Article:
All three have seen early action and impressed, as Gordon debuted against the Red Sox on Saturday, going 1-for-1, while Gonsalves and Romero each threw a perfect inning against the Nationals on Sunday.
"It's exciting," Gordon, 21, said about his Grapefruit League debut. "It's something you always dream of, even if it's Spring Training."
Twins manager Paul Molitor liked what he saw from Gordon, who doesn't have a tool that wows scouts, but is considered a strong above-average player across the board with solid bloodlines, as the son of Tom Gordon and brother of Dee Gordon. The youngest Gordon is expected to open the year at Double-A Chattanooga.
"I like that he was under control on a couple of defensive plays that he had," Molitor said. "I'll try to get him some time while I can, but I think he's going to be one of those guys in camp who is going to learn a lot from watching."
Gonsalves, 22, is regarded as the closest to the Majors of the trio, as he finished last season at Double-A Chattanooga, where he went 8-1 with a 1.82 ERA in 13 starts. The lefty made quick work in his first appearance, needing only 12 pitches to record three outs on Sunday.
"It went well," Gonsalves said. "I was nervous getting out there. Once I threw that first pitch and he came up hacking and I got that first-pitch out, it really calmed me down. It made it so much easier."
Romero, 22, hasn't received as much hype nationally as Gordon and Gonsalves, but much of that is because he missed the 2015 season after undergoing Tommy John surgery. To make things worse, Romero also injured his left knee while doing box jumps while recovering from the elbow surgery, which required an operation to remove his meniscus.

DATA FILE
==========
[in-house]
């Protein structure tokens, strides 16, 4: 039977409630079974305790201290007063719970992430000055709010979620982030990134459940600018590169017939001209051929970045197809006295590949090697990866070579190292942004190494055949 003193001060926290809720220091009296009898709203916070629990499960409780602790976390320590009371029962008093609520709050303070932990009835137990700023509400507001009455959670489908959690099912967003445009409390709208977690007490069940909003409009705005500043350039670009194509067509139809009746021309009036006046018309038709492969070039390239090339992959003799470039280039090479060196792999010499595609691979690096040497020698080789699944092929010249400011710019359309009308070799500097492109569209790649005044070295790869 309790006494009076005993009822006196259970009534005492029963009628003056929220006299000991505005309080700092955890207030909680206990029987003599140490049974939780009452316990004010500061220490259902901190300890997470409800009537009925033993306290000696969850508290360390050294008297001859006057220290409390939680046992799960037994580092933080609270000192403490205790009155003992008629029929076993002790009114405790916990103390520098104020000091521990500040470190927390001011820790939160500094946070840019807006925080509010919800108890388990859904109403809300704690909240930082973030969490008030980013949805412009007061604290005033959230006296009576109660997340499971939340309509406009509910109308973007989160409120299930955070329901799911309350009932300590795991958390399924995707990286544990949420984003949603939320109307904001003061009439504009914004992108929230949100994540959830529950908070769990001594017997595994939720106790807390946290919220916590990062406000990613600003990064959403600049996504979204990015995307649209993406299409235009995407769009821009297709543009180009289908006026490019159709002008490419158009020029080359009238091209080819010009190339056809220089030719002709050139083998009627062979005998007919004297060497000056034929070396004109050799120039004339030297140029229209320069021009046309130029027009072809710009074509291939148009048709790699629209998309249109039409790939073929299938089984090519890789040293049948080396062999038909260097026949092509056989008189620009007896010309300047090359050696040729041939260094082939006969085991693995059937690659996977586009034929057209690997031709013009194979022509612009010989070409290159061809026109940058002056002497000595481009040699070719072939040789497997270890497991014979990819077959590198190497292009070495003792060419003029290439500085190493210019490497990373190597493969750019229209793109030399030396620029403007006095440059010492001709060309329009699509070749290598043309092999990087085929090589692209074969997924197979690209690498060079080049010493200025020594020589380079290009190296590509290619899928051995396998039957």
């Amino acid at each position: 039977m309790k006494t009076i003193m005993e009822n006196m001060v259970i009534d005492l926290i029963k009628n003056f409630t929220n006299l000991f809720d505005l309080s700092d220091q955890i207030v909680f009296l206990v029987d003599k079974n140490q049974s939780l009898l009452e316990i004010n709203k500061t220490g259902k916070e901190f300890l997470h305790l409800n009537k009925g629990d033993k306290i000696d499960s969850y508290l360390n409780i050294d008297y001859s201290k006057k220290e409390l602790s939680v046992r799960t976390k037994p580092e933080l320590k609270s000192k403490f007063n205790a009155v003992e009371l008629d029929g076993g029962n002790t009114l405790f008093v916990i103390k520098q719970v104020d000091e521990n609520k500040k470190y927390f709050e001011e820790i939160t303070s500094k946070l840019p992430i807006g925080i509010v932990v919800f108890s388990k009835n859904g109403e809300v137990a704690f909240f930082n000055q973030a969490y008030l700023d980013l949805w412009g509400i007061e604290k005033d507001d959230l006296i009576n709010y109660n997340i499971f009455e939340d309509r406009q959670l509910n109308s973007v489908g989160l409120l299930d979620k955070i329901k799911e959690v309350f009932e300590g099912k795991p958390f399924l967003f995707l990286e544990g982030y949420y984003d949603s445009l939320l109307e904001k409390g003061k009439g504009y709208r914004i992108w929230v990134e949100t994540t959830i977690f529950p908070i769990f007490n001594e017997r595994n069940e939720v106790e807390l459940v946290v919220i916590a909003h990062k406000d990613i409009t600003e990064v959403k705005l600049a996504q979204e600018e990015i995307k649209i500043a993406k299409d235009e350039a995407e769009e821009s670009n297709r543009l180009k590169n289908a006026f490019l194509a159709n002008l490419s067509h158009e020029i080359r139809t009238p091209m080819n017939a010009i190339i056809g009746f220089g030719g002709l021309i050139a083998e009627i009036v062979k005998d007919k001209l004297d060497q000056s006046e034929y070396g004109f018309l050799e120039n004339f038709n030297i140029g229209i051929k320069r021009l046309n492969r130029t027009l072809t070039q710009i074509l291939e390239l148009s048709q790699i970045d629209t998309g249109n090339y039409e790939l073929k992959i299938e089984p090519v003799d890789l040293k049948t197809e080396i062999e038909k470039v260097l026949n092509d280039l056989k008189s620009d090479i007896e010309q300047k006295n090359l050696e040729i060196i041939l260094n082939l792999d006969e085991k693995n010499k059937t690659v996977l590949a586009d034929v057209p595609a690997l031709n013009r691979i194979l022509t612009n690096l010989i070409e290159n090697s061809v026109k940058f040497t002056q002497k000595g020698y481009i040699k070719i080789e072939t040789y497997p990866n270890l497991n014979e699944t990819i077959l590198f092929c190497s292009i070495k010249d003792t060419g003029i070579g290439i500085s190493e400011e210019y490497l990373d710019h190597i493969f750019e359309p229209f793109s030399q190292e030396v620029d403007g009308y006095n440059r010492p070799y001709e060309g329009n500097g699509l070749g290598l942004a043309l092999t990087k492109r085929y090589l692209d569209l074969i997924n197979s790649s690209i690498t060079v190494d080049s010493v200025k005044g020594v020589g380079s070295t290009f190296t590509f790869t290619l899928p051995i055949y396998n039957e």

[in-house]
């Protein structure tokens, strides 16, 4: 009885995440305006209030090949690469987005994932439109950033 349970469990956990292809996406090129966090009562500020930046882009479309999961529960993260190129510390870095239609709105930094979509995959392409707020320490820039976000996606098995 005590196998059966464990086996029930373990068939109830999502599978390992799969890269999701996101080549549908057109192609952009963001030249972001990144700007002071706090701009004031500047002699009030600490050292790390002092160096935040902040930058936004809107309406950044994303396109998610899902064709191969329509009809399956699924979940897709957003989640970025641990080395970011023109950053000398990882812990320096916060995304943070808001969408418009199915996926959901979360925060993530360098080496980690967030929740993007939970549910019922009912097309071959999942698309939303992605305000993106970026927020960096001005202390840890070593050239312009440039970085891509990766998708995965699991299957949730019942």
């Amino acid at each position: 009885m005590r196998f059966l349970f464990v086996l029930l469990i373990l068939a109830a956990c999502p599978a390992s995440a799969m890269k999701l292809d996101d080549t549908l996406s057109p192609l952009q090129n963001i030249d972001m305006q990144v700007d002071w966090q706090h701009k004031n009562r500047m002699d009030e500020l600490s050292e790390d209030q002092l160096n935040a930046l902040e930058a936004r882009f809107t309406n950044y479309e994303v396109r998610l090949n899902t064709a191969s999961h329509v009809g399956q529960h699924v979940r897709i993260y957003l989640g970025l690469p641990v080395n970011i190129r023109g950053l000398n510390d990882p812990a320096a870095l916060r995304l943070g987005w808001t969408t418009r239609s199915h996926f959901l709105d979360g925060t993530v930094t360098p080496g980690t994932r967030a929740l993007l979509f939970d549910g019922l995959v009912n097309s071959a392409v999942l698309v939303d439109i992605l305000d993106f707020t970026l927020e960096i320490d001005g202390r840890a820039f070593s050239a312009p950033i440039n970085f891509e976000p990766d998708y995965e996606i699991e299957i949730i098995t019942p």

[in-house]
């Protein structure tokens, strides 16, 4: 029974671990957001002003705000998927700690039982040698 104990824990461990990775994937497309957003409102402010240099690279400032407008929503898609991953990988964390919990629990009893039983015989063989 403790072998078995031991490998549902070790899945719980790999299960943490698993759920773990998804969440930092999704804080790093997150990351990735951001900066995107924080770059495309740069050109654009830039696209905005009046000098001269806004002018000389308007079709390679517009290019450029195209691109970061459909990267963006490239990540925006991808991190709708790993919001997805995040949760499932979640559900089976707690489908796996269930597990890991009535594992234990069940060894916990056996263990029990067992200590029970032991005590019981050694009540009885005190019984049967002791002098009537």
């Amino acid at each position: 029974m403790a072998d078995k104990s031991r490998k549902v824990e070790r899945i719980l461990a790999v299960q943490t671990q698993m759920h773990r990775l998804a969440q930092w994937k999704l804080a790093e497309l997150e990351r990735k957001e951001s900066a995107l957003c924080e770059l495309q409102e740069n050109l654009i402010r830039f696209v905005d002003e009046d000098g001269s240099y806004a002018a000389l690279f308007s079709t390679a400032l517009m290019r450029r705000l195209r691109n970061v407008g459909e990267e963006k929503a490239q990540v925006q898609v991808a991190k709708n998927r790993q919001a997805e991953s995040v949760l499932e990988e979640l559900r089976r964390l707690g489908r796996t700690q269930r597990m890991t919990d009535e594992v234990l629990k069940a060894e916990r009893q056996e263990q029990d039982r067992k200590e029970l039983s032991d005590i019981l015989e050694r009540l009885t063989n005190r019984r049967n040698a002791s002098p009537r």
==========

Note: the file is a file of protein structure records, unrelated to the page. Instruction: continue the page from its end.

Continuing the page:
But Romero rebounded from both surgeries with a strong 2016 season that saw him post a combined 1.89 ERA with 90 strikeouts in 90 1/3 innings between Class A Cedar Rapids and Class A Advanced Fort Myers.
It earned Romero a spot on the 40-man roster after the season and his first invite to big league camp. He shined in his debut, reaching as high as 98 mph while retiring all three Nationals batters he faced.
"It was a good moment, a good feeling, a good emotion," Romero said. "I didn't feel any nerves. I'm 100 percent healthy, first of all, which is good."
Romero, who is working on his slider and changeup, has the kind of velocity found in frontline starters, which hasn't gone unnoticed by pitching coach Neil Allen and Molitor.
"I know a lot of people had been talking about him, and he's definitely caught Neil's eye," Molitor said. "It was good to see him out there. Obviously a very easy 97-98. He's trying to get that slider a little more consistent. He's confident, but kind of a loose attitude. He's not intimidated."